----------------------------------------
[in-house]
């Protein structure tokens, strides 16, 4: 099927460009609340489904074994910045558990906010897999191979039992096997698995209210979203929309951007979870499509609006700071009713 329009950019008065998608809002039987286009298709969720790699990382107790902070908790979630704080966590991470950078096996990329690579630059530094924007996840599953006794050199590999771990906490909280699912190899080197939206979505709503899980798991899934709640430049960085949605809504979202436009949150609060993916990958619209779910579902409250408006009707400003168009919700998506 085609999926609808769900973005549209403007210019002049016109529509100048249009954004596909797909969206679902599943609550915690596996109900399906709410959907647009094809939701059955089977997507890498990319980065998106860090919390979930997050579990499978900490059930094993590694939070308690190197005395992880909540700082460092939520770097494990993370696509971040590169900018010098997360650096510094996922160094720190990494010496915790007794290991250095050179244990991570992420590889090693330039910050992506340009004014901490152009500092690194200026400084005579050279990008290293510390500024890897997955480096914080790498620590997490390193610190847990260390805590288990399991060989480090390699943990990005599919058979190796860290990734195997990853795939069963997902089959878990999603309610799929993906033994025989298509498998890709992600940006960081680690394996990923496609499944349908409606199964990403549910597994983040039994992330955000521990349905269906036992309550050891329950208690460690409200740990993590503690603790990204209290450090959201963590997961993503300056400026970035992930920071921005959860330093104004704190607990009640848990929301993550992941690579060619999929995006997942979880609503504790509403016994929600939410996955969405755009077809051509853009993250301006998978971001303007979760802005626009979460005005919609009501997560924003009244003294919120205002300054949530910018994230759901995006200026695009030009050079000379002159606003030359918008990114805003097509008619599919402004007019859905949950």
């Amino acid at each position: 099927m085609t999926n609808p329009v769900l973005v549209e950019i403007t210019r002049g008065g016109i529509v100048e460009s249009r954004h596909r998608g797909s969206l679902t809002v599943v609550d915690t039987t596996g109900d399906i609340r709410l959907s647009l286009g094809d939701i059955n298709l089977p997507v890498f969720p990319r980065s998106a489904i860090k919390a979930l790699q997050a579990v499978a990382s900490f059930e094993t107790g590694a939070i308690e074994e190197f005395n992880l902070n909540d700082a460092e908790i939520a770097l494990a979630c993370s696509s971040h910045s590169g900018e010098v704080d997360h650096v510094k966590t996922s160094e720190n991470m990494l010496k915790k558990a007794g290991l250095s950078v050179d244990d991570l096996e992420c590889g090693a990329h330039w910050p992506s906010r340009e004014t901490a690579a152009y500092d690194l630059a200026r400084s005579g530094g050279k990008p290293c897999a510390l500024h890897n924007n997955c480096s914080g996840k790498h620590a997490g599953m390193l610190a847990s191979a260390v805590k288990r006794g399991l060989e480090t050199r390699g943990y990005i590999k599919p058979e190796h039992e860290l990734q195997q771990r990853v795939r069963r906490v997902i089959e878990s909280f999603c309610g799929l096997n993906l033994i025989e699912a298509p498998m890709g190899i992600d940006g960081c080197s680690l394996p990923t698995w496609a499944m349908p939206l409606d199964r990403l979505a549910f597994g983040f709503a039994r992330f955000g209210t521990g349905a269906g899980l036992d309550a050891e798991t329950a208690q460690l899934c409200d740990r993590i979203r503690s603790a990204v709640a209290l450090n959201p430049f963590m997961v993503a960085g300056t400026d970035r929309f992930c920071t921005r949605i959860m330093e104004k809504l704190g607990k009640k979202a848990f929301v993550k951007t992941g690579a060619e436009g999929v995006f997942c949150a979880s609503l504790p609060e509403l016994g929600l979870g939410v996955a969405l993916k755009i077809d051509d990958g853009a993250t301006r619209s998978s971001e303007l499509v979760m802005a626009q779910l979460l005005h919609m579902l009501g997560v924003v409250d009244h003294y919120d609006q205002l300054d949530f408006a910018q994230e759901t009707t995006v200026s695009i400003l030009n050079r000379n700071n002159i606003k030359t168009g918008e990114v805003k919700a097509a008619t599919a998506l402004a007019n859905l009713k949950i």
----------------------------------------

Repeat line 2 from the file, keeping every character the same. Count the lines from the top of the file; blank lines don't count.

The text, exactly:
């Protein structure tokens, strides 16, 4: 099927460009609340489904074994910045558990906010897999191979039992096997698995209210979203929309951007979870499509609006700071009713 329009950019008065998608809002039987286009298709969720790699990382107790902070908790979630704080966590991470950078096996990329690579630059530094924007996840599953006794050199590999771990906490909280699912190899080197939206979505709503899980798991899934709640430049960085949605809504979202436009949150609060993916990958619209779910579902409250408006009707400003168009919700998506 085609999926609808769900973005549209403007210019002049016109529509100048249009954004596909797909969206679902599943609550915690596996109900399906709410959907647009094809939701059955089977997507890498990319980065998106860090919390979930997050579990499978900490059930094993590694939070308690190197005395992880909540700082460092939520770097494990993370696509971040590169900018010098997360650096510094996922160094720190990494010496915790007794290991250095050179244990991570992420590889090693330039910050992506340009004014901490152009500092690194200026400084005579050279990008290293510390500024890897997955480096914080790498620590997490390193610190847990260390805590288990399991060989480090390699943990990005599919058979190796860290990734195997990853795939069963997902089959878990999603309610799929993906033994025989298509498998890709992600940006960081680690394996990923496609499944349908409606199964990403549910597994983040039994992330955000521990349905269906036992309550050891329950208690460690409200740990993590503690603790990204209290450090959201963590997961993503300056400026970035992930920071921005959860330093104004704190607990009640848990929301993550992941690579060619999929995006997942979880609503504790509403016994929600939410996955969405755009077809051509853009993250301006998978971001303007979760802005626009979460005005919609009501997560924003009244003294919120205002300054949530910018994230759901995006200026695009030009050079000379002159606003030359918008990114805003097509008619599919402004007019859905949950």